• It could mean parting with the home you grew up in. For Dad, for you, and for everyone else in the family, that could be a deeply emotional experience.
  • It means you’ll need to contact financial planners, real estate agents and attorneys to handle the details of the property sale. Significant work goes into the transactional facet of selling a home.
  • It means Dad and the rest of the family will have to go through his things to decide what he should keep, what he should sell, and what he should pass on to younger family members.

Budget plenty of time to go through Dad’s things

“What most need to remember is that it has taken years to accumulate the belongings of the house, and it will take time to go through things,” says Susan Danick, owner of senior relocation service TAD Relocation in Washington, DC, and a member of the National Association of Senior Move Managers.

“It is impossible to realistically think you can downsize in a matter of a few weeks what took 30, 40 or 50 years to accumulate. Many items in the home have been collected over time from travels they took as a family, all bringing back memories of good times together. There are often collections through the family generations that have accumulated in the house. They may have their things, their parents’ things, their grandparents’ things and their kids’ items that got left behind once they moved out.”

Danick recommends downsizing Dad’s home well before moving even becomes a question.

She says one of her clients kept a box in the trunk of her car, and each time she went for a visit would fill it with items her parents no longer wanted. On the drive home, she’d donate what she could and recycle the rest.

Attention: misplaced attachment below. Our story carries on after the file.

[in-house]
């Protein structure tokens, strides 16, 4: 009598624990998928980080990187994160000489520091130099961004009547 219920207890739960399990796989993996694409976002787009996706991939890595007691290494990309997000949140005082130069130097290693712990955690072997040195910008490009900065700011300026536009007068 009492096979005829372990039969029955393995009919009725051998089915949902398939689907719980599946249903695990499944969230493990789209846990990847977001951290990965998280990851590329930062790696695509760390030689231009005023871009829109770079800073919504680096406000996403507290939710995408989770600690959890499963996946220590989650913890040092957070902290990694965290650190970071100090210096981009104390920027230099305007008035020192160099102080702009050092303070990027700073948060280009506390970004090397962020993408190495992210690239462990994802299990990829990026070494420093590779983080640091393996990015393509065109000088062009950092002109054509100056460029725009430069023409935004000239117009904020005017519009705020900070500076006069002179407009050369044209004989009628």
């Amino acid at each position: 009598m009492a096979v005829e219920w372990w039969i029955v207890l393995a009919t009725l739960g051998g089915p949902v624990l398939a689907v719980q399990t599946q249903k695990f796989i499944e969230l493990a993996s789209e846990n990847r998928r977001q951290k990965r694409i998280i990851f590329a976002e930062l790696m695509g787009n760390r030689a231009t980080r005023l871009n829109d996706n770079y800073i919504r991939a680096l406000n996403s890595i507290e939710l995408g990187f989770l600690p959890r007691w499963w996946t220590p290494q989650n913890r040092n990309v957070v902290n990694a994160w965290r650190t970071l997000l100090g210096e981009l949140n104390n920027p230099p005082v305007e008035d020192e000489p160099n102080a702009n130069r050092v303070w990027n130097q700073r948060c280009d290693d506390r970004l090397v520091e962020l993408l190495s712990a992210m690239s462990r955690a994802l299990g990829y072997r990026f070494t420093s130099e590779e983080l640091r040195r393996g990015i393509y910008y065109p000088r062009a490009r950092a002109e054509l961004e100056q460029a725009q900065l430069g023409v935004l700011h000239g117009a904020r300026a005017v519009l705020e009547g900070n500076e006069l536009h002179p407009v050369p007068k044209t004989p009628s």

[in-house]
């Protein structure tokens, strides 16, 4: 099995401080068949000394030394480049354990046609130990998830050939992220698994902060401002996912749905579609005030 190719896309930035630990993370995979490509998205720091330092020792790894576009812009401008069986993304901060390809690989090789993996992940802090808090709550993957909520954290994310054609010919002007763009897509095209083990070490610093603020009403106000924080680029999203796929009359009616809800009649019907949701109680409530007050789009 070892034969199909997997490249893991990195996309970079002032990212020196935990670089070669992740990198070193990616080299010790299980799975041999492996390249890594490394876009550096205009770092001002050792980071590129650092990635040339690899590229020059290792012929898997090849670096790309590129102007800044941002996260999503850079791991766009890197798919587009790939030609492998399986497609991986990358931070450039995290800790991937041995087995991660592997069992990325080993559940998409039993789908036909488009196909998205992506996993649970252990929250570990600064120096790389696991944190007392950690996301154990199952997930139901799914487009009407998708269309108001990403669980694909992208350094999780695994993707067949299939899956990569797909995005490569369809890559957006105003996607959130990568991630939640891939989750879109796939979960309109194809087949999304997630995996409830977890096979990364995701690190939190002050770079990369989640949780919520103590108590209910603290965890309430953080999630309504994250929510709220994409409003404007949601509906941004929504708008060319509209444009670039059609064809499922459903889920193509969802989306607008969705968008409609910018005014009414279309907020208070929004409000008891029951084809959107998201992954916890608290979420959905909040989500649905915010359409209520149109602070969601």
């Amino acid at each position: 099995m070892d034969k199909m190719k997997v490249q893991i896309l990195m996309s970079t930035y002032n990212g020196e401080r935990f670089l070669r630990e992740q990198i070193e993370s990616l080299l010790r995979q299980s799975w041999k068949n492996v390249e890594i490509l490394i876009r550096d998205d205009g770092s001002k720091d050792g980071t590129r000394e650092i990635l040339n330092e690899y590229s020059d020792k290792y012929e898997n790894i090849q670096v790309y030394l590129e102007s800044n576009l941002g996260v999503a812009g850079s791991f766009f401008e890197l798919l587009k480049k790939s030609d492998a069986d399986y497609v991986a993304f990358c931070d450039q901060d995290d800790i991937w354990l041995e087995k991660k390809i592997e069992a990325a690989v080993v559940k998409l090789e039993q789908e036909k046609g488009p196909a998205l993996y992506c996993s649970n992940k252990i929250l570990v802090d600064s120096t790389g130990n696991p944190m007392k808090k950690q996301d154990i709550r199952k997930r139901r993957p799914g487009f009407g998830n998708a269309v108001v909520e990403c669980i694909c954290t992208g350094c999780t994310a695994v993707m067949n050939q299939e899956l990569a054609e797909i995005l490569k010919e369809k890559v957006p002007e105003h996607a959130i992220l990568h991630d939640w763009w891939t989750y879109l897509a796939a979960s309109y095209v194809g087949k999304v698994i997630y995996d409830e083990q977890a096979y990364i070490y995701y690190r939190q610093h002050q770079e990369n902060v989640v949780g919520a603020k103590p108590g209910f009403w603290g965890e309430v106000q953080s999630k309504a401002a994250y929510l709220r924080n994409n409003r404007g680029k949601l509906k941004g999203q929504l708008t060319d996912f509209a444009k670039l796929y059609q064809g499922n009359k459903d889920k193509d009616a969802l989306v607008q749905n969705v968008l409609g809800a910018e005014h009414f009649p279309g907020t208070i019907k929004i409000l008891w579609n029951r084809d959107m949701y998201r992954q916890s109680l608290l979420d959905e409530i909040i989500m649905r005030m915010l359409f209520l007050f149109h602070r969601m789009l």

“Start now by going through closets, basements and attics so that when you do decide to move you will be ready and not overwhelmed with 40 years of stuff,” Danick says.

Gillian Carty-Roper agrees. A professional organizer, National Association of Professional Organizers member, and psychologist at DC-area senior living facilities, Carty-Roper has seen first-hand how chaotic downsizing can be when done in a hurry.

“My sense from working with older adults is that they have mixed feelings about having to part with possessions acquired over the years,” she says. “This process is easier if it is done with their input and over time, versus when there is a crisis and others make the decisions in a rush.

“All this is to say that in my opinion we are better off downsizing in place beginning somewhere in our 60s, when we may not as yet have health problems that limit our ability to participate in the process.”


Understand how much Dad can bring to his new home

Danick says many of her clients are pleasantly surprised to see how well their furniture, family photos and other cherished belongings fit into their new homes.

“Most communities offer a floor plan, and we can scale out the plan to show how those pieces most important to them will fit in their new space,” she says. “Most of our families/clients are spending the majority of their time in 2 or 3 rooms of their home, so reducing their space to accommodate what they use on an everyday basis is not a difficult process. It is finding the right size space for this time of their lives.”

Carty-Roper says that in her experience, and depending on the size of their rooms or apartments, elder parents have been able to bring